Which Joe gave his name to ‘sloppy joes’? We look at five interesting sandwiches and their lexical origins.
1historical A person who copies out documents, especially one employed to do this before printing was invented.
clerk, secretary, copyist, transcriber, amanuensis, recorder, record keeperView synonyms
- ‘The Psalter, datable to about 795, is known commonly as the Dagulf Psalter, for its chief scribe includes his name in one of the dedicatory poems, written in letters of gold.’
- ‘Jean was an illuminator who established a thriving workshop in Bourges with the help of André Rousseau, a scribe, manuscript agent, and the librarian of the university.’
- ‘Bishko used this discovery to draw important conclusions about the nature of the Historia Silense, but he dismissed the inaccuracy itself as merely the error of an ignorant scribe.’
- ‘After the words ‘Cum Santo Marco in soldo’ the scribe added ‘in uno scudo’ above the line of writing.’
- ‘The names of some of his patrons are known through his colophons, and it is probable that he primarily earned his living by being a teacher in the richer circles, rather than as a scribe.’
- 1.1humorous, informal A writer, especially a journalist.
writer, author, penman, journalist, reporterView synonyms
- ‘Like all sites conceived as digital brochures, it has far too much text which includes an overly lavish encomium by a Sunday newspaper scribe.’
- ‘Burgess's first love was music and the Manchester-born scribe did not plan on becoming a writer but aspired instead to being a composer.’
2historical An ancient Jewish record-keeper or, later, a professional theologian and jurist.
3another term for scriber
- ‘Consider using a scribe for cutting Plexiglas without breaking it.’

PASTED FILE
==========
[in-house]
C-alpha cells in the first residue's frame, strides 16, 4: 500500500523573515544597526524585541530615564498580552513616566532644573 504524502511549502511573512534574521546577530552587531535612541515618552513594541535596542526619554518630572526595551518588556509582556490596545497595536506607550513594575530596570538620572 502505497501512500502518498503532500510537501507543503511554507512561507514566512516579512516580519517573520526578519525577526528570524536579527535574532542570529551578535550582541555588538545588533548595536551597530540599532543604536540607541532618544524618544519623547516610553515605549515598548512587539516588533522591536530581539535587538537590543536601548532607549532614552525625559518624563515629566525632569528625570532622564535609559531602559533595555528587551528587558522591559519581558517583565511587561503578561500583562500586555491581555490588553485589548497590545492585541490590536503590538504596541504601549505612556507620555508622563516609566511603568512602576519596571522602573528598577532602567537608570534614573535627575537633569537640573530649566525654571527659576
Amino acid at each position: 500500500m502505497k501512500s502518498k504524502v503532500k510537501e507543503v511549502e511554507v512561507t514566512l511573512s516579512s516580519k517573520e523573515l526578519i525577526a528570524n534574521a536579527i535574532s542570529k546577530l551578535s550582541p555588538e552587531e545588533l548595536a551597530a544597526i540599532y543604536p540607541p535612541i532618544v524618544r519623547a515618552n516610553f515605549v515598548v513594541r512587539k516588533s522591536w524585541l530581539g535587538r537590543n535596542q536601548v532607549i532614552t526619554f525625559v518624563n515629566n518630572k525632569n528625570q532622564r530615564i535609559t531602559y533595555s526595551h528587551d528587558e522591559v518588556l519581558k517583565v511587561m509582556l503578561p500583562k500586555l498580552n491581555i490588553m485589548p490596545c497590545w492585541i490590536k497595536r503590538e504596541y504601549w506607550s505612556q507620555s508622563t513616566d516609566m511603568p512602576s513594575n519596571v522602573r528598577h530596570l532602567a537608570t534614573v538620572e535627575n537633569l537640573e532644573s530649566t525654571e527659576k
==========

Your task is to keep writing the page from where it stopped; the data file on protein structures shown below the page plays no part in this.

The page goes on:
- ‘A scribe is an easy way to fit material to irregular surfaces.’
1literary Write.‘he scribed a note that he passed to Dan’
- ‘She quickly scribed a few lines on the paper before Sid turned back around.’
- ‘Placing the bird on a perch that rested on the desk, Grace quickly scribed a short note; we shall arrive in Clew Bay tonight.’
- ‘Opening the envelope, his eyes narrowed as he read the neatly scribed note included with the schedule.’
- ‘Had it not been for the cover of this book, John would have sworn it had been scribed only a few years before.’
- ‘Her vivid green eyes traveled back over the beautifully scribed lines of the communication.’
2Mark with a scriber.
- ‘The first shop she stopped at was one by the name of Pewter Haven (as it was plainly scribed into a wooden sign that swung from over the doorway).’
- ‘The barrel has a series of circles scribed round it, spaced so that each aligns with one of the levers which, on the organ, will open a pallet to admit air to a pipe for a specific note.’
- ‘I'd prefer to avoid it but find I cannot, so must learn the black art of re-scribing panel lines…’
- ‘Photo 1 shows how to scribe a line with just a carpenter's pencil.’
- ‘Small strange drawings were scribbled and scribed into the wet surfaces, simple childish cave illustration that seemed so alien to all that had preceded it.’
Middle English (in scribe (sense 2 of the noun)): from Latin scriba, from scribere ‘write’. The verb was first used in the sense ‘write down’; in sense 2 it is perhaps partly a shortening of describe.
We take a look at several popular, though confusing, punctuation marks.
From Afghanistan to Zimbabwe, discover surprising and intriguing language facts from around the globe.
The definitions of ‘buddy’ and ‘bro’ in the OED have recently been revised. We explore their history and increase in popularity.